SE Texas assessing flood damage

BY HENRY BRIER | HOUSTON | July 10, 2001

"There is a lot of work to be done. There is an immense amount of cleanup and rebuilding."

—Shirley Norman

Flood-ravaged Houston is attempting to keep its head above water as routine afternoon thunderstorms dump even more rain and survivors reach the halfway point to seek federal compensation for damage.

"There is a lot of work to be done," said Shirley Norman, a Regional Disaster Facilator for Church World Service (CWS), noting the high emphasis on recovery. "There is an immense amount of cleanup and rebuilding."

Harris County, of which Houston is the seat, endured 95 per cent of the damage from Tropical Storm Allison, according to Clarence Van Dyke, another CWS volunteer. He said both businesses and residences were afflicted by the storm.

Areas damaged by Allison were declared a federal emergency on June 9, from which point individuals with damaged property have 60 days to file the appropriate documents with the Federal Emergency Management Agency in order to receive federal dollars.

FEMA has received 86,130 applications for assistance, according to Art Story, a voluntary agency liaison in the disaster field office, who spoke Tuesday morning.

"We expect these figures to go up dramatically" said Eugene Brezany, a FEMA spokesman. "Not everything that was lost can be replaced. But FEMA assistance can help the recovery process."

The requests primarily have come from households, Story said, adding the deadline for applications is August 8.

Almost 4,000 homes were destroyed, Brezany said Tuesday morning, adding such figures are estimates. More than 10,000 houses sustained major damage and more than 34,000 sustained minor damage.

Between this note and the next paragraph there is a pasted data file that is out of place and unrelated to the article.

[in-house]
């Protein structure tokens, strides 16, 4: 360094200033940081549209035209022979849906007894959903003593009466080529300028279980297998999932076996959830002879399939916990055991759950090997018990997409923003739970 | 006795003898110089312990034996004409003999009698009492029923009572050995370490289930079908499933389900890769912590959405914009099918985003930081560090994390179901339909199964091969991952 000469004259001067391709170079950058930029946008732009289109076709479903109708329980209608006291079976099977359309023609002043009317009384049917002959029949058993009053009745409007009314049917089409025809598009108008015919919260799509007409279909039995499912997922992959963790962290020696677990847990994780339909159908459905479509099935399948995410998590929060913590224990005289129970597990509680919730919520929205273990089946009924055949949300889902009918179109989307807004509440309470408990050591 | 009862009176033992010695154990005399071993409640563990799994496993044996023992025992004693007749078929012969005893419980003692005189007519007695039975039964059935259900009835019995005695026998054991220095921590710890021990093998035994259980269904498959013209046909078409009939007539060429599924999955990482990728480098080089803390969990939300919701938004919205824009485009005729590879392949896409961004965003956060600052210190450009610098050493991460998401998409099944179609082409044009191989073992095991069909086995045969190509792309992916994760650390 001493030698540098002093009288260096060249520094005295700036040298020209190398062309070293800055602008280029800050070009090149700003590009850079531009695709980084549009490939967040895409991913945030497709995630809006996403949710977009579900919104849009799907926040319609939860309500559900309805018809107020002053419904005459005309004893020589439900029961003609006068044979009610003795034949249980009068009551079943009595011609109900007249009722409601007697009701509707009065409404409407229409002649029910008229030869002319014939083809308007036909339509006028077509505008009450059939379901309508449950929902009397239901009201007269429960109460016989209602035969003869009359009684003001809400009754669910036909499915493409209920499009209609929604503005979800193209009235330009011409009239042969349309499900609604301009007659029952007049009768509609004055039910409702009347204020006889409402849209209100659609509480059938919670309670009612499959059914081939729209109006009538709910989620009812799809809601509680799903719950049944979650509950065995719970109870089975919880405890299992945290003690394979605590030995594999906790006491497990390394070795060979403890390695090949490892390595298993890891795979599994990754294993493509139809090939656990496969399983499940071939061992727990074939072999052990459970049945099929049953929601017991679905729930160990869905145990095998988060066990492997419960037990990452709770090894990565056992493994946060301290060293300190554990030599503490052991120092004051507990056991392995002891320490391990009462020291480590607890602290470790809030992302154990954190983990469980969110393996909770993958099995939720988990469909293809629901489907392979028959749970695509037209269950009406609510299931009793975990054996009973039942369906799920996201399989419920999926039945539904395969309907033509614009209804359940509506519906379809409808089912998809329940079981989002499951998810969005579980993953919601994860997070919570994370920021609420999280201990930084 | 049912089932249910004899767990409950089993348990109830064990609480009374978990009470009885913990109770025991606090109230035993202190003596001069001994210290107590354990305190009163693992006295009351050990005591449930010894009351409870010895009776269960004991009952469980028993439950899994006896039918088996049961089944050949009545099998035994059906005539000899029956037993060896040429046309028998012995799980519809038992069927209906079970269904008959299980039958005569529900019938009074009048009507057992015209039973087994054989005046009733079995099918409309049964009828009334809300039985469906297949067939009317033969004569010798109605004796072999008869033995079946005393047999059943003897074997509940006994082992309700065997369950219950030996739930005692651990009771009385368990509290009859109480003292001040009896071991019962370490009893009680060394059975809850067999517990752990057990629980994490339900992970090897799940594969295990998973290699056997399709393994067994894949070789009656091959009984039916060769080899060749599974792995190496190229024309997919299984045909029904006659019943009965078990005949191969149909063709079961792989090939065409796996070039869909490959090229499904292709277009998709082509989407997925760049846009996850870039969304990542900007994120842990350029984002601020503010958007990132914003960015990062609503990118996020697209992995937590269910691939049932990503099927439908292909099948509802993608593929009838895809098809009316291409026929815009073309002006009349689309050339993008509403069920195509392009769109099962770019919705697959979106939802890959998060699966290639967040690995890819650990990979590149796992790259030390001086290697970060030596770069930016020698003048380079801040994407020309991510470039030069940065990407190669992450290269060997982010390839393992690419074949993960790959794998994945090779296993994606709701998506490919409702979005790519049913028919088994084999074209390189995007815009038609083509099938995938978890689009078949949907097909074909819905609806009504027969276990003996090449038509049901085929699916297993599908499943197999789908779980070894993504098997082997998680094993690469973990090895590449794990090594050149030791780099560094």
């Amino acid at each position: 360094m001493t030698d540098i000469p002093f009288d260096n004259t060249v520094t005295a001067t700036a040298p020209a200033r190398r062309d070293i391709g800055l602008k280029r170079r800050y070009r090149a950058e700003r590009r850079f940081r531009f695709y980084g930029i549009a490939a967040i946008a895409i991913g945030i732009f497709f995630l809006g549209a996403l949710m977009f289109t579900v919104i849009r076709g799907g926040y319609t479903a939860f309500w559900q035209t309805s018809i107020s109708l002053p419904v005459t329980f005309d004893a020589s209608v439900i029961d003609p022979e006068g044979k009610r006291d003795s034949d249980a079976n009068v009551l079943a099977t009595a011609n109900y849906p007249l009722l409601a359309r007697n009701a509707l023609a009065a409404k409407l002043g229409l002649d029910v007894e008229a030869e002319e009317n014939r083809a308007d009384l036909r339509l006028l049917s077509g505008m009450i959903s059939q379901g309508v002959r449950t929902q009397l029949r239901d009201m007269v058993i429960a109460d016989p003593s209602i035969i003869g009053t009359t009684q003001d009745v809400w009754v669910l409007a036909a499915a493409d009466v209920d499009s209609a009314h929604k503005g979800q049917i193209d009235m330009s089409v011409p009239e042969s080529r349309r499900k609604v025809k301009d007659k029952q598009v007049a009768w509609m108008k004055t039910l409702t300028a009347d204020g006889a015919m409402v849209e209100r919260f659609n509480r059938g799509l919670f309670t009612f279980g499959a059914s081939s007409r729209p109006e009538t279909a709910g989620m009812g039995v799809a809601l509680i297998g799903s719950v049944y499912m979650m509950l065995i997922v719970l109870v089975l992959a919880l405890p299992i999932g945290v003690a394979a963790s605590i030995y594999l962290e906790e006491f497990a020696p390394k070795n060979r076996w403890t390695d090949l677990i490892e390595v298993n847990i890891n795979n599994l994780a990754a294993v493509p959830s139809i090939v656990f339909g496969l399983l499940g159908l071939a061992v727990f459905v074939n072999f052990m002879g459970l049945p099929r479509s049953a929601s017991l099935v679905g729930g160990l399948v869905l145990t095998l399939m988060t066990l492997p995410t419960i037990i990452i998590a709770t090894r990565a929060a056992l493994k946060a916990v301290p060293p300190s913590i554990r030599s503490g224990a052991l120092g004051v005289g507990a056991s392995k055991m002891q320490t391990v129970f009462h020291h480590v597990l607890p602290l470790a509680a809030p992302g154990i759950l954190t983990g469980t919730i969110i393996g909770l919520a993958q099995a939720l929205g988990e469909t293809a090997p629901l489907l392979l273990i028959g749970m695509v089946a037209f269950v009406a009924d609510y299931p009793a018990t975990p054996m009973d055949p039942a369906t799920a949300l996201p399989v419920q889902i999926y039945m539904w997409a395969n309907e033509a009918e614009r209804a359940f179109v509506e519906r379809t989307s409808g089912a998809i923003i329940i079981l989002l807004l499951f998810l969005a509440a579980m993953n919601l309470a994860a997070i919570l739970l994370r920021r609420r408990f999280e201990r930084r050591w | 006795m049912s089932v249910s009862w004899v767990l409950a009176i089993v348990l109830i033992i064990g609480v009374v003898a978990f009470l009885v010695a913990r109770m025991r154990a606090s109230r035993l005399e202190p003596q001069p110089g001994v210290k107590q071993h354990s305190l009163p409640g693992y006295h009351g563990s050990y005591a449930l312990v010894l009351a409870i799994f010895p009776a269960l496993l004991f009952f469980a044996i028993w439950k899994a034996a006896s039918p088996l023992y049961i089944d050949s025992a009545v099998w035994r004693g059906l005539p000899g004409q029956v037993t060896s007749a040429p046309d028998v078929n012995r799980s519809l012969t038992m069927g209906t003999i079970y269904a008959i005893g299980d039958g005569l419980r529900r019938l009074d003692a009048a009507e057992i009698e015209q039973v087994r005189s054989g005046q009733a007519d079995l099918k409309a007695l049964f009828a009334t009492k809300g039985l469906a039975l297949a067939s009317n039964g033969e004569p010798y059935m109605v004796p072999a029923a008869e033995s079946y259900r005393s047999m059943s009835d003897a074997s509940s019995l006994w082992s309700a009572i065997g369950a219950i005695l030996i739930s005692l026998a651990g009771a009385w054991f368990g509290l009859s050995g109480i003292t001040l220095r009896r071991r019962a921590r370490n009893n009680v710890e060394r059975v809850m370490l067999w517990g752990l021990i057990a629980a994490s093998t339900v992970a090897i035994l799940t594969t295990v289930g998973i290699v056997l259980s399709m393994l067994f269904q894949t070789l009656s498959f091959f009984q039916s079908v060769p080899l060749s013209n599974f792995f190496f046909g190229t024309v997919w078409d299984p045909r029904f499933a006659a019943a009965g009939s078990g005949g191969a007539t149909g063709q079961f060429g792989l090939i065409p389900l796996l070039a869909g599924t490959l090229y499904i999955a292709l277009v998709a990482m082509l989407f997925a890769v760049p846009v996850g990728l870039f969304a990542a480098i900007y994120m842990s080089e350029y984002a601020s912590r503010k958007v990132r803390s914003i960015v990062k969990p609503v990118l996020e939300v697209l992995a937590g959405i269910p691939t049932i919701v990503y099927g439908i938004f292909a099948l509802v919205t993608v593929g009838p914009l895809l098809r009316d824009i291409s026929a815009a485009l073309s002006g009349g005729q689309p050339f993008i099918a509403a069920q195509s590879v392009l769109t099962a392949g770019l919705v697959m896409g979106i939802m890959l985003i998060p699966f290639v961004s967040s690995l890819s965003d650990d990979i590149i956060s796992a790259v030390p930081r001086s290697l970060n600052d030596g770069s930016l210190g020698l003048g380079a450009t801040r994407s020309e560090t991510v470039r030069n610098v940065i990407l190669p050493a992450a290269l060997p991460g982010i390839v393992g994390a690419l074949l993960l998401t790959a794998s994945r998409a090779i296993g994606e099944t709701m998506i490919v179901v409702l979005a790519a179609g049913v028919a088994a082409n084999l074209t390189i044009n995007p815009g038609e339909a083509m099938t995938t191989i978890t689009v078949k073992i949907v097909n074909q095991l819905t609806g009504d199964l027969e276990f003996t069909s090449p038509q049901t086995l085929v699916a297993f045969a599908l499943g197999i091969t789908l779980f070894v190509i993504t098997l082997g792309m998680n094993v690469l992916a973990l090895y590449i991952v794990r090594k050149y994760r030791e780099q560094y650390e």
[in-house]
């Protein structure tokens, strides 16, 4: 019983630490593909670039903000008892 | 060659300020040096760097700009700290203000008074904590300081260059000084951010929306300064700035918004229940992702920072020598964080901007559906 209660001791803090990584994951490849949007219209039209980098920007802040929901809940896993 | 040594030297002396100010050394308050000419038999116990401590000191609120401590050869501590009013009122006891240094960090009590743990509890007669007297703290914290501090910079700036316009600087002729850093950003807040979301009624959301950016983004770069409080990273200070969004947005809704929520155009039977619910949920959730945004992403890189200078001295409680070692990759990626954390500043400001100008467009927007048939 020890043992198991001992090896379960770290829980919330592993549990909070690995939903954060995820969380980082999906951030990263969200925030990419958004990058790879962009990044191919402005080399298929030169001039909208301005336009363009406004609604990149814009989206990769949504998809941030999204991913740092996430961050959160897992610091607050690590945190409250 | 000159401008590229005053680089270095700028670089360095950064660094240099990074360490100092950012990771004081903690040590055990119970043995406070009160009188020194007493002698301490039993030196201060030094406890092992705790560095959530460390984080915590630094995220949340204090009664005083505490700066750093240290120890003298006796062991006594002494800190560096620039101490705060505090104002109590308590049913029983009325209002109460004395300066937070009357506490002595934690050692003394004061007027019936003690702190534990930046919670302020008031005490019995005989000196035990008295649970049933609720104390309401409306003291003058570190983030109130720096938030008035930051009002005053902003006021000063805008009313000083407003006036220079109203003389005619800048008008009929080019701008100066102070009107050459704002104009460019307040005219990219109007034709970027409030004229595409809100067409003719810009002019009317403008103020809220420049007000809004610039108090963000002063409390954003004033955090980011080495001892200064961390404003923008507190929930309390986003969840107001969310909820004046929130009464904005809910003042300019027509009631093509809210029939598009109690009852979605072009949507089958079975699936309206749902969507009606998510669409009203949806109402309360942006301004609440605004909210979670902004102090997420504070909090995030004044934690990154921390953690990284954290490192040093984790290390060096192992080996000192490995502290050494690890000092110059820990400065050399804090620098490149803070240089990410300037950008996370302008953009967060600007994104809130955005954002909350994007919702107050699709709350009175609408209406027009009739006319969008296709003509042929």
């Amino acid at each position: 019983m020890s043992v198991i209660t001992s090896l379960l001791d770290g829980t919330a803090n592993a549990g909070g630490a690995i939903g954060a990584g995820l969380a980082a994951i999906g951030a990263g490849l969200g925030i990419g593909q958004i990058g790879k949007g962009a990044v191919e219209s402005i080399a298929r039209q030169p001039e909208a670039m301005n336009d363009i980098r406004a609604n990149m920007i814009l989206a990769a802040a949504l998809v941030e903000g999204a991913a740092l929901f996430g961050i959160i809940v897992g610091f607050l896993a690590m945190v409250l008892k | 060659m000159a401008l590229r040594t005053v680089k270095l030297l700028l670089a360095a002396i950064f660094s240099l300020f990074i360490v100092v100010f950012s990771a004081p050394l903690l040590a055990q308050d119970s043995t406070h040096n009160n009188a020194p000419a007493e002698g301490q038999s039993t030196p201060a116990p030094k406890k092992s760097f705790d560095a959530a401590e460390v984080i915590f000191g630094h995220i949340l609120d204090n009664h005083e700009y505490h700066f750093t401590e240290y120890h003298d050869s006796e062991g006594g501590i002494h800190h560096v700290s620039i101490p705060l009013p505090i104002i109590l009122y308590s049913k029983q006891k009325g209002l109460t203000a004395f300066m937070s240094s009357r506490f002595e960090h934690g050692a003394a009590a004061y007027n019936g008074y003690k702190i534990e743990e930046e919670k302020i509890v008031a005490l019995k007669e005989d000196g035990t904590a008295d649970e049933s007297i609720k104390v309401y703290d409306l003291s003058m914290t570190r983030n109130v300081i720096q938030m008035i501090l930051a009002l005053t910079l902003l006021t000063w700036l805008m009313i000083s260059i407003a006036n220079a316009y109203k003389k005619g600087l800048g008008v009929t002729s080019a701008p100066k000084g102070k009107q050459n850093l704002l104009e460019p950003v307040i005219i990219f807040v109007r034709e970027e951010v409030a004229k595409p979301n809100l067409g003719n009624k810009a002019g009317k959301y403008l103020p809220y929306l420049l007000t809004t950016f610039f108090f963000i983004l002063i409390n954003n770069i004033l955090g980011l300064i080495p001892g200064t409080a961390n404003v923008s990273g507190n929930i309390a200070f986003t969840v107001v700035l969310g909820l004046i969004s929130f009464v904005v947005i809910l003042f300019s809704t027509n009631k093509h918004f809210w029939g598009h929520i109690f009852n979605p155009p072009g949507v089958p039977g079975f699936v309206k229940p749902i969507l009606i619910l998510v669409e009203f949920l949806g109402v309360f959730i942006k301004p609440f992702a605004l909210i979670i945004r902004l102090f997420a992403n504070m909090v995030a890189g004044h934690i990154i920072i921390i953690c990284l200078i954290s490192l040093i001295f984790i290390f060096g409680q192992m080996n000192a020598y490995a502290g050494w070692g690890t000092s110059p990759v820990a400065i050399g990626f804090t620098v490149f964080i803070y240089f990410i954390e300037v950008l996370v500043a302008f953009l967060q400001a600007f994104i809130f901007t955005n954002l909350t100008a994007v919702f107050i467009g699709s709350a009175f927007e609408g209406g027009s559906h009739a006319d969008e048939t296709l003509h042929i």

Story said full recovery will take between two and four years.

Thus far, there have been 23 storm-related deaths, most of whom are the elderly, Brezany said. "The scope of the disaster is very large," he said.

He estimated 20,000 people have visited disaster centers, which he said breaks down to about 1,000 a day.

Norman said 28 Texas counties were declared disaster areas, and the downtown section of Houston sustained the brunt of damage.

Houston, located in the southeast region of the state along the Gulf of Mexico, is a bayou city, which makes it especially prone to flooding.

The city still faces the threat of additional tropical storms and hurricanes, given that the season ends in late November and reaches its peak in early September.

Allison dropped a total of 40 inches of rain on Houston, including four inches during one 30-minute period, said Todd Adams. Much of the water drains quickly.

"Heavy rain came down really fast," Adams said. "It went away as fast as it came up."

The temperature in Houston hovers at around 90 degrees during the day, which Van Dyke said is "normal Texas weather," making the city hot and humid.

Then, shortly after 3 in the afternoon every day, storm clouds gather above the eastern side of the city, Adams said.

"They dump and move on," he said, noting such significant thunderstorms saturate the region with heavy downpours.

Adams said such weather is routine for Houston, but it is impeding residents' recovery.

He said it should take from six months to a year to completely recover from the damage by rebuilding and seeking recompense.

Adams said local food pantries have received a significant increase in requests for assistance.

"Folks are trying to complete their homes' minor damage with sheet-rock and dealing with insurance companies," Adams said.

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